|Beaune, Musée E.J. Marey (collections)|
Founded by the curator René André and Henri Savonnet in 1955, the museum presents the life and work of Etienne-Jules Marey (Beaune, 1830 - Paris, 1904), a physiologist of repute, who had invented chronophotography in 1882, the analysis of movement using photography, and scientific cinema in 1889. Instruments, models, pictures, documents, chronophotographs and films are used throughout the tour of the museum. A large part of the photographs come from the permanent collections of the Collège de France, where Marey had been professor. A policy of exhibitions backed by acquisitions and publications has been carried out since 1989 in order to honour Marey.
A display of works by scientists, photographers and painters influenced by the works of Marey: Harold Edgerton, Alexandra Allard, Paolo Gioli et Michel Hans.
(Beaune, 1830-Paris, 1904)
Born in Beaune on 5 March 1830, he was the only son of Claude Marey. His secondary education was at the college of Beaune, and he passed his literary baccalauréat in 1849. His mother wanted him to become a priest while he felt he had a calling to be an engineer. However, his father dreamt of seeing him a doctor at the hospital, and he opted to study medicine.
At the age of 29 he submitted his thesis, Research on blood circulation in health and during sickness. It was noted and focused his later work. He effectively gave up the practice of medicine and dedicated himself entirely to studying physiology, namely the operation of the "animal machine". Marey was fascinated by movement. He wanted to understand and analyse the mechanisms that govern life.< "I think, together with Claude Bernard, that movement is the most important act because all the functions lend support to make it happen" extract from "Movement in life's functions", Paris, 1868).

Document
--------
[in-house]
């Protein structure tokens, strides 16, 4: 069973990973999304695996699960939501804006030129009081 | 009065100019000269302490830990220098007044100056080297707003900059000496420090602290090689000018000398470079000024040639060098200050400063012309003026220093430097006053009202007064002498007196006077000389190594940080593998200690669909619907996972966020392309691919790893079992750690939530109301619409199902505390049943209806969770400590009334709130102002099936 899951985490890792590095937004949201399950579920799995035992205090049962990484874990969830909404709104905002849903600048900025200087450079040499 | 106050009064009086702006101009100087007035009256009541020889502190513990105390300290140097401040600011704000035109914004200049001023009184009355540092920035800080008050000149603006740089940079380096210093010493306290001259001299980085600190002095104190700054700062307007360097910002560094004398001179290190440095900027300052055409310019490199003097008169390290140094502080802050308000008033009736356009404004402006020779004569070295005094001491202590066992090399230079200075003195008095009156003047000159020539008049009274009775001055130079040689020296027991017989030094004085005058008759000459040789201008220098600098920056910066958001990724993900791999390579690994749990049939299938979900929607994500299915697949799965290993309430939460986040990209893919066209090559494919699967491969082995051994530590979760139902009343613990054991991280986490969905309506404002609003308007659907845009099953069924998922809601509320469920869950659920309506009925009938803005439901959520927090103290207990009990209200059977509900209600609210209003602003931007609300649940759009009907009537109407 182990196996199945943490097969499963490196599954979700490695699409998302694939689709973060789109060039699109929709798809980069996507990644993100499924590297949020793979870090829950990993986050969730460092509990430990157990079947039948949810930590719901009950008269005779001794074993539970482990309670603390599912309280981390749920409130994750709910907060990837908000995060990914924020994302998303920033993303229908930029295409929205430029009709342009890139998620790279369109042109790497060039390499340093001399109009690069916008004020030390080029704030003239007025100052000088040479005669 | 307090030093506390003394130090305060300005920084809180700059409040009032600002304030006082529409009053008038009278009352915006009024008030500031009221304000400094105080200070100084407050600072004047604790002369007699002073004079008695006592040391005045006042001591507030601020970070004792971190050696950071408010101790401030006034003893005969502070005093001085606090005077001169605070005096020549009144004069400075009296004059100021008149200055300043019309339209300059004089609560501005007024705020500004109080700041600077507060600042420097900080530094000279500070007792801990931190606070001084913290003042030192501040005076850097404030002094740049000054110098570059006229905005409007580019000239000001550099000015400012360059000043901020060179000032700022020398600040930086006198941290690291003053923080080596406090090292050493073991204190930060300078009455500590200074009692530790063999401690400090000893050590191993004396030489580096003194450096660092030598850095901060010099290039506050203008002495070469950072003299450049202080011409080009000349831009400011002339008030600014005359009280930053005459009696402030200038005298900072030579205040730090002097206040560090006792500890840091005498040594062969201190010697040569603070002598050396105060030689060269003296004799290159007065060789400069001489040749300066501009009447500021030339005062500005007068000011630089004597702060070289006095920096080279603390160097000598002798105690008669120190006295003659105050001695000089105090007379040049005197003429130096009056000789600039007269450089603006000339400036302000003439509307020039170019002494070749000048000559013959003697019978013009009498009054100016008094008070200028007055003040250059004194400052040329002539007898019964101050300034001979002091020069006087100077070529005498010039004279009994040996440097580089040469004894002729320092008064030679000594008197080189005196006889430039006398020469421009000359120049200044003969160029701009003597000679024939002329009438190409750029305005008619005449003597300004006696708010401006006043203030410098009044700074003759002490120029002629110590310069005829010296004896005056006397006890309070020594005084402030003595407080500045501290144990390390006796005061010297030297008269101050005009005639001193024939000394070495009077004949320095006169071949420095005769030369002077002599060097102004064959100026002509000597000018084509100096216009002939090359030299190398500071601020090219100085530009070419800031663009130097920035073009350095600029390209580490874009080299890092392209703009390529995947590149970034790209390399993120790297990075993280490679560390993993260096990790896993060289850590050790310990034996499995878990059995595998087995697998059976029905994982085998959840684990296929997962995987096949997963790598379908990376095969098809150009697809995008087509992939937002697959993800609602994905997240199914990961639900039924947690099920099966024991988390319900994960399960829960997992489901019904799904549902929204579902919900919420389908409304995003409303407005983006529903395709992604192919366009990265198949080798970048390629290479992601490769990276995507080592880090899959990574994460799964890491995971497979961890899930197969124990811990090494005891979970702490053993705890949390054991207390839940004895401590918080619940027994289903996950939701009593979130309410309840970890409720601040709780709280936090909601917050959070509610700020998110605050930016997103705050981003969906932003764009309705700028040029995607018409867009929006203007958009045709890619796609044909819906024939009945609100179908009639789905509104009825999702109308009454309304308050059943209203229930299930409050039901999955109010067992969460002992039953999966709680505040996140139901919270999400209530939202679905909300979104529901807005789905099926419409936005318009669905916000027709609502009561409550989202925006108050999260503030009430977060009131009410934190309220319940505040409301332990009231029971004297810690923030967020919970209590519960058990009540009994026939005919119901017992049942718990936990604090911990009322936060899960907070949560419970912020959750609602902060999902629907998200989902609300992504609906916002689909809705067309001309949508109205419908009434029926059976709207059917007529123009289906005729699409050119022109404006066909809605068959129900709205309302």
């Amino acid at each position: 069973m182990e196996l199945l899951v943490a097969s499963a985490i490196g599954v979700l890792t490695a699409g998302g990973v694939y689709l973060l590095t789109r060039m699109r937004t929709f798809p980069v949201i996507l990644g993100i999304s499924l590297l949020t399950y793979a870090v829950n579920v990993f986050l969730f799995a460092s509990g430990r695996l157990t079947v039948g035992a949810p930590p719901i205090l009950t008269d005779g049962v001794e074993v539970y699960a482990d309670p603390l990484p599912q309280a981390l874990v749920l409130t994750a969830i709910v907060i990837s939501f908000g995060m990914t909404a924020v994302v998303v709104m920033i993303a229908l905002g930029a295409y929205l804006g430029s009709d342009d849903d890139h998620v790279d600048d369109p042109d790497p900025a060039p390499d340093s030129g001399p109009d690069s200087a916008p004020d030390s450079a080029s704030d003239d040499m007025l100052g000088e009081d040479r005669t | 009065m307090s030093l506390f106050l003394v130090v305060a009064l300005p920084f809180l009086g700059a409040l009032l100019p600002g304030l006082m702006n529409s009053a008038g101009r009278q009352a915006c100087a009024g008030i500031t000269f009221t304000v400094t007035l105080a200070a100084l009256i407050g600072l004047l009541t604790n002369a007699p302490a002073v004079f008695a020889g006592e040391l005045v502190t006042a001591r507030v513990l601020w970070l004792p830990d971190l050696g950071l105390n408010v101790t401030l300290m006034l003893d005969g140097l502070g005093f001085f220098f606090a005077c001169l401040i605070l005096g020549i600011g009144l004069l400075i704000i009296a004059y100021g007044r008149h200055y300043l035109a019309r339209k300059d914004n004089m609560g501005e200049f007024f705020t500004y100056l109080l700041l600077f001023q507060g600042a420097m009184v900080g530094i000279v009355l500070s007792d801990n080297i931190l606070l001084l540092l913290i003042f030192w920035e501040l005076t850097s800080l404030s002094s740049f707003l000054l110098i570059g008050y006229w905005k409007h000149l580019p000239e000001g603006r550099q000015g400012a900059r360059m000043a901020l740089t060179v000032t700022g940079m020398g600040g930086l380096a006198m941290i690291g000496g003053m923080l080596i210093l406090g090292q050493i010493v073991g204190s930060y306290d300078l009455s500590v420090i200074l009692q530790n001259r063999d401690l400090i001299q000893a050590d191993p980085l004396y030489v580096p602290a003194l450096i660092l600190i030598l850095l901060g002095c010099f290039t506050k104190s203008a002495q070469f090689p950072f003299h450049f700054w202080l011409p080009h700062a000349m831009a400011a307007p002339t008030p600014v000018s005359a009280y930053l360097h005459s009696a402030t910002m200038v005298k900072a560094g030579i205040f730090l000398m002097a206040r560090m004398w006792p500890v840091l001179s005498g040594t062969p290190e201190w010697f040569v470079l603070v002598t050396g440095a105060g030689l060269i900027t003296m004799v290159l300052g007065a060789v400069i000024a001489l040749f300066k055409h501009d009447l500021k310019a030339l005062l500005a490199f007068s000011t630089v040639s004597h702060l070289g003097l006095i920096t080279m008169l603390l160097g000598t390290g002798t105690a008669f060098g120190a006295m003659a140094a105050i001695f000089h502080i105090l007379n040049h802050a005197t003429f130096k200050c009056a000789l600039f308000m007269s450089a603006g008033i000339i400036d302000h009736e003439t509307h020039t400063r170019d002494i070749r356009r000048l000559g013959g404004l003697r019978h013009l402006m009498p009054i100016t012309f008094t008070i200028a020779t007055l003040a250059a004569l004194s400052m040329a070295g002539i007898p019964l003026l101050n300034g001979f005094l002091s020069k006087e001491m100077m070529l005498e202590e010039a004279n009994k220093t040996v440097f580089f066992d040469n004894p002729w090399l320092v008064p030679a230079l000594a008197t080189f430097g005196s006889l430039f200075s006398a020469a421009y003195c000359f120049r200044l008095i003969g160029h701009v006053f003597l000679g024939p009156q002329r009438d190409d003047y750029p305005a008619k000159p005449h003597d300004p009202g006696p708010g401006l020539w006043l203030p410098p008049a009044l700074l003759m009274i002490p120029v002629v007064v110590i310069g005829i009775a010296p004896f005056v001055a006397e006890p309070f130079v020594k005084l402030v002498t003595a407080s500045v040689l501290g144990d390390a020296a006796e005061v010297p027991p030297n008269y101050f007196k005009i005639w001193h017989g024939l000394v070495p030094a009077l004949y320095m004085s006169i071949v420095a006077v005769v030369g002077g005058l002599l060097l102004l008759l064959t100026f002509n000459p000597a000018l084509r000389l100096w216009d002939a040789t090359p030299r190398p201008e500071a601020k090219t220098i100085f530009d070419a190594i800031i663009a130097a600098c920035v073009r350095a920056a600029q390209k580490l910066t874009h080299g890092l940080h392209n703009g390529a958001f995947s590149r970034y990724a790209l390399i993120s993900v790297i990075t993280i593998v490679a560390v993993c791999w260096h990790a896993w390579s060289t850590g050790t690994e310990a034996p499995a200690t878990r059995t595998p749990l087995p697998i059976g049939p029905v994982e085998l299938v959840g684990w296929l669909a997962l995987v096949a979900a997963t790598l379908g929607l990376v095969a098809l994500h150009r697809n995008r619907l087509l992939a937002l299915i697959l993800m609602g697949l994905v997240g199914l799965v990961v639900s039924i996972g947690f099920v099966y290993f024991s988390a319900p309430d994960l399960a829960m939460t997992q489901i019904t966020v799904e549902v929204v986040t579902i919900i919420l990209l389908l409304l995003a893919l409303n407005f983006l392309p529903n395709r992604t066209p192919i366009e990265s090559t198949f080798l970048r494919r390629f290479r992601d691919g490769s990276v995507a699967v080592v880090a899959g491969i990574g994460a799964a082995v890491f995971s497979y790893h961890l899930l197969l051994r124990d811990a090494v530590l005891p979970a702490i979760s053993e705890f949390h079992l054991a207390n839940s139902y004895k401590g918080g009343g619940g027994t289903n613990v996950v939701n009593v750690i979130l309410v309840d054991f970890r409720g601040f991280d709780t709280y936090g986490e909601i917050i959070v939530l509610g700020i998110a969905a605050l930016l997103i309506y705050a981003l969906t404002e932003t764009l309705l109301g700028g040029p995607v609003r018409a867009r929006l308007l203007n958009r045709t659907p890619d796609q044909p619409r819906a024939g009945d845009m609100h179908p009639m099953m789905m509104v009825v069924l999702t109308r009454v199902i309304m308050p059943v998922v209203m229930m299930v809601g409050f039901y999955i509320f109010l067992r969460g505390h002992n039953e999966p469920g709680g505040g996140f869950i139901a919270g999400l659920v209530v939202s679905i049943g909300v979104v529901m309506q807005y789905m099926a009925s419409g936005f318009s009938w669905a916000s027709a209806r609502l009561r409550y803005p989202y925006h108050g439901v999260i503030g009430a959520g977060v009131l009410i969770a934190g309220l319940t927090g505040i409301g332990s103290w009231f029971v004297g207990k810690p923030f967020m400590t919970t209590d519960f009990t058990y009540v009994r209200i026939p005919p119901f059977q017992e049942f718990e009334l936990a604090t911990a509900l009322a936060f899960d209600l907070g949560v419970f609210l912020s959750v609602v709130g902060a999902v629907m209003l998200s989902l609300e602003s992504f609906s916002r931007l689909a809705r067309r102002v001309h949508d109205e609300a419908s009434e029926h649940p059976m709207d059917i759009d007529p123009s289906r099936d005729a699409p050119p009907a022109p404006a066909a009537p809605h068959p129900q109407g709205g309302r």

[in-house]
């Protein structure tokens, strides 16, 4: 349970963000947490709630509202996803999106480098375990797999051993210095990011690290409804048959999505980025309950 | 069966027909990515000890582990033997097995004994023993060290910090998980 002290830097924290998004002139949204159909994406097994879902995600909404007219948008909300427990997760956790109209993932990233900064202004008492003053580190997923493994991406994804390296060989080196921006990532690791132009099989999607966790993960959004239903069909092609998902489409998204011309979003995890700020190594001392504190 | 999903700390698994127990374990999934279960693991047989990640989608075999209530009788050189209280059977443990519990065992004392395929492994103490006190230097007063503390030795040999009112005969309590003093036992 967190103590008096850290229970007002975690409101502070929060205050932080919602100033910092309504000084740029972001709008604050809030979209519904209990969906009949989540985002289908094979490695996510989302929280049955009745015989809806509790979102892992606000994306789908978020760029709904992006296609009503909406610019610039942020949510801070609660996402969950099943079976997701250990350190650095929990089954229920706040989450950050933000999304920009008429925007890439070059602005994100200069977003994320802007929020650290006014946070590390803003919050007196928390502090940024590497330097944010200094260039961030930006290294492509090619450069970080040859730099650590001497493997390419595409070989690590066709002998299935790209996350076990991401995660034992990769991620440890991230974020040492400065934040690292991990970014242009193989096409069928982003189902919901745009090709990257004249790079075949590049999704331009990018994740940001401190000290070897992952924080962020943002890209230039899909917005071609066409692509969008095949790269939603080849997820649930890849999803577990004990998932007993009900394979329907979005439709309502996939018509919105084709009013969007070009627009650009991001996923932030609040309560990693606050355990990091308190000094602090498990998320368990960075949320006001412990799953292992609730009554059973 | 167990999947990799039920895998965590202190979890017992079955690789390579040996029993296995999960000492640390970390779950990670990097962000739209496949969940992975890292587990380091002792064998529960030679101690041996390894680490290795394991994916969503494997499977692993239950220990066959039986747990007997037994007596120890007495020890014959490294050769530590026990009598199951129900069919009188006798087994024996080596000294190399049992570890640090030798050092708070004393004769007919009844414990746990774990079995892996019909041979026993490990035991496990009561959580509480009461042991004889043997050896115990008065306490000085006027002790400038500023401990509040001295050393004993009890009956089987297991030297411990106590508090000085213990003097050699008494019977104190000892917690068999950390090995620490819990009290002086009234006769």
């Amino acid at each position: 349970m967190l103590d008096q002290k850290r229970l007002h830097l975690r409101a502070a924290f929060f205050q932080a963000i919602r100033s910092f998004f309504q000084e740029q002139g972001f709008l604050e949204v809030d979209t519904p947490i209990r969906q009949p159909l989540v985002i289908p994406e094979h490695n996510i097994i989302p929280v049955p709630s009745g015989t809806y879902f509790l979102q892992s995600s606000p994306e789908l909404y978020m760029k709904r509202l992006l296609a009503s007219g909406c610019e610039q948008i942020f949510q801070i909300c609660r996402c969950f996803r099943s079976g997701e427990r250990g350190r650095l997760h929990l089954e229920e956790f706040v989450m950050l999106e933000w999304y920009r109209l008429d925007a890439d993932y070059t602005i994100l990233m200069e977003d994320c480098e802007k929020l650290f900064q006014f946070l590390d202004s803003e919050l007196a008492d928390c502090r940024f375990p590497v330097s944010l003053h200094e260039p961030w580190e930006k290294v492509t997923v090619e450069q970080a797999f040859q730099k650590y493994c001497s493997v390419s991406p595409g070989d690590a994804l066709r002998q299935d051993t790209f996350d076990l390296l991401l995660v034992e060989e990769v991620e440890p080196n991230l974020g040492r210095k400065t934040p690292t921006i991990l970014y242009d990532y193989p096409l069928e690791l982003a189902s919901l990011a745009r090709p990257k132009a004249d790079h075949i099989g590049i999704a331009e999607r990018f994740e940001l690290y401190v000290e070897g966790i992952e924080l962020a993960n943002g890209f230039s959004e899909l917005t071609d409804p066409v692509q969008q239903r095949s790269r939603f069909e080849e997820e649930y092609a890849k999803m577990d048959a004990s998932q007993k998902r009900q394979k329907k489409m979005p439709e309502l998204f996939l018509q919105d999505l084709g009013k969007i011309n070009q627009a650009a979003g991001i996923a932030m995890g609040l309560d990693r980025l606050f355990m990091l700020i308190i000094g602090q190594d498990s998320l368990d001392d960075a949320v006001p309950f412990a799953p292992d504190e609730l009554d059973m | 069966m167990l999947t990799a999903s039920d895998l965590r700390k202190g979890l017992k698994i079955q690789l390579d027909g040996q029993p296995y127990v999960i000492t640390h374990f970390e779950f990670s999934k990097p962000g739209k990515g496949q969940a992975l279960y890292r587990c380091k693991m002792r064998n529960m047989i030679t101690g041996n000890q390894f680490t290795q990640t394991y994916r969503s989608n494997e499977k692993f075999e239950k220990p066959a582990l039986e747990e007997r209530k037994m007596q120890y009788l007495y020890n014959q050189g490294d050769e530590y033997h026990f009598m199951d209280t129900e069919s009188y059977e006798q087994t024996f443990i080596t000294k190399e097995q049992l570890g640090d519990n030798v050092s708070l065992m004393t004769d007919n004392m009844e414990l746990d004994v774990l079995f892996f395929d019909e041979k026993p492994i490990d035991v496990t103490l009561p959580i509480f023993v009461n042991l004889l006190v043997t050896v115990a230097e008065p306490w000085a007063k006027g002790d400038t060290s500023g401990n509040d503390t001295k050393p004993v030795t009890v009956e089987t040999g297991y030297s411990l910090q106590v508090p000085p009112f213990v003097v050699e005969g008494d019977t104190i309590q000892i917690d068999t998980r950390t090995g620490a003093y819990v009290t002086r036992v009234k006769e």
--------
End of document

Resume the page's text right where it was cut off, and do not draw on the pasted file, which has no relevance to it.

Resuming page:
In 1860 he presented the Academy of Sciences with his sphygmograph, an instrument measure the pulse. In 1867 he was Flourens's substitute at the Collège de France, and in 1869 received the chair in natural history of organised bodies and director of the experimental physiology laboratory at the Ecole des Hautes Etudes.
Marey was the first to connect the concept of time and space, prefiguring the thinking of Bergson. To do so, he would record and retranscribe every movement using the method known as graphic, which he further developed during the 1860s. It was a matter of making visible what our eye had never been able to distinguish.
He was elected a member of the Academy of Medicine in 1872 and of the Academy of Sciences in 1878.
At the age of 52 he would use photography applied to the study of movements. In this he followed the example of Eadweard Muybridge (1830-1904), an English photographer, who was the first to succeed, in 1878, to photograph a horse galloping, at the request of the former Governor of California, Leland Stanford. The latter had wanted to verify through a photograph what Marey had shown with his graphic method, that it is when galloping that the horse's four legs are suspended below the chest.
The stages in Marey's research were very logical:
- The photographic rifle (1882), the first portable camera, which could put onto a plate 12 shots in a second second. The system, however, had the inconvenience of a non-fixed point of view, the more the photos were out of focus.
- The chronophotogra Note 1 Catheterisation is the exploration, dilatation or evacuation of a natural cavity with a sensor.
Note 2 Hemodynamism: study of the various factors governing the circulation of the blood in an organism.
Note3 This is a pulse whose secondary rise that follows a normal beat is perceptible.
Marey E.J., La machine animale. 1873, republished 1993, EPS< Paris. (on sale at the museum).
Marey E.J., La méthode graphique dans les sciences expérimentales. Masson, Paris 1885. (in museum library).
Marey E.J., Le mouvement. 1894, republished in 1994, J. Chambon, Nîmes, coll. Rayon Photo. (on sale at the museum).
Dagognet F., Etienne-Jules Marey. Hazan, Paris 1987, coll. 35/87.
Braun M., Picturing time, the work of E.J. Marey. The University of Chicago Press, Chicago, London 1992.
Texts edited by Dr Chevaillier, President of the Association of Friends of Marey."